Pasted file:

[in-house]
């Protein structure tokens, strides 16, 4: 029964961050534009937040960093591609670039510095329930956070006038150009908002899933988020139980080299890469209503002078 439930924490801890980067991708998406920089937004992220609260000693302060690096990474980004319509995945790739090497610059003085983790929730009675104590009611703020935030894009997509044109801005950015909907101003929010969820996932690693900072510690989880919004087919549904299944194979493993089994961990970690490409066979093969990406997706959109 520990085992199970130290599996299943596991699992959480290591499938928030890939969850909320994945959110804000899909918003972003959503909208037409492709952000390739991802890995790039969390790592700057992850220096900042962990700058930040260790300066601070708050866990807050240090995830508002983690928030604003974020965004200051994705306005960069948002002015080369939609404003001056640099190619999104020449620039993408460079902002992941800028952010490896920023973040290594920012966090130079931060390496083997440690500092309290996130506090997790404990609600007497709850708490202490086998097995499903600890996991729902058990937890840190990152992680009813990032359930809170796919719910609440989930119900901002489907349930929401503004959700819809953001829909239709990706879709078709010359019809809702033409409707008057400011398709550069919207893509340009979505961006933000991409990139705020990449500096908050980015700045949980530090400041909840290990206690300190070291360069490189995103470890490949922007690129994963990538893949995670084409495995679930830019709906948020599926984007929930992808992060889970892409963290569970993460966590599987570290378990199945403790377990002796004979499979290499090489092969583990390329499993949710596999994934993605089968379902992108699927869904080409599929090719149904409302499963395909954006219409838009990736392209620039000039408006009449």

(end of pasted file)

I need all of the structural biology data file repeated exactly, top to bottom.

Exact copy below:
[in-house]
């Protein structure tokens, strides 16, 4: 029964961050534009937040960093591609670039510095329930956070006038150009908002899933988020139980080299890469209503002078 439930924490801890980067991708998406920089937004992220609260000693302060690096990474980004319509995945790739090497610059003085983790929730009675104590009611703020935030894009997509044109801005950015909907101003929010969820996932690693900072510690989880919004087919549904299944194979493993089994961990970690490409066979093969990406997706959109 520990085992199970130290599996299943596991699992959480290591499938928030890939969850909320994945959110804000899909918003972003959503909208037409492709952000390739991802890995790039969390790592700057992850220096900042962990700058930040260790300066601070708050866990807050240090995830508002983690928030604003974020965004200051994705306005960069948002002015080369939609404003001056640099190619999104020449620039993408460079902002992941800028952010490896920023973040290594920012966090130079931060390496083997440690500092309290996130506090997790404990609600007497709850708490202490086998097995499903600890996991729902058990937890840190990152992680009813990032359930809170796919719910609440989930119900901002489907349930929401503004959700819809953001829909239709990706879709078709010359019809809702033409409707008057400011398709550069919207893509340009979505961006933000991409990139705020990449500096908050980015700045949980530090400041909840290990206690300190070291360069490189995103470890490949922007690129994963990538893949995670084409495995679930830019709906948020599926984007929930992808992060889970892409963290569970993460966590599987570290378990199945403790377990002796004979499979290499090489092969583990390329499993949710596999994934993605089968379902992108699927869904080409599929090719149904409302499963395909954006219409838009990736392209620039000039408006009449």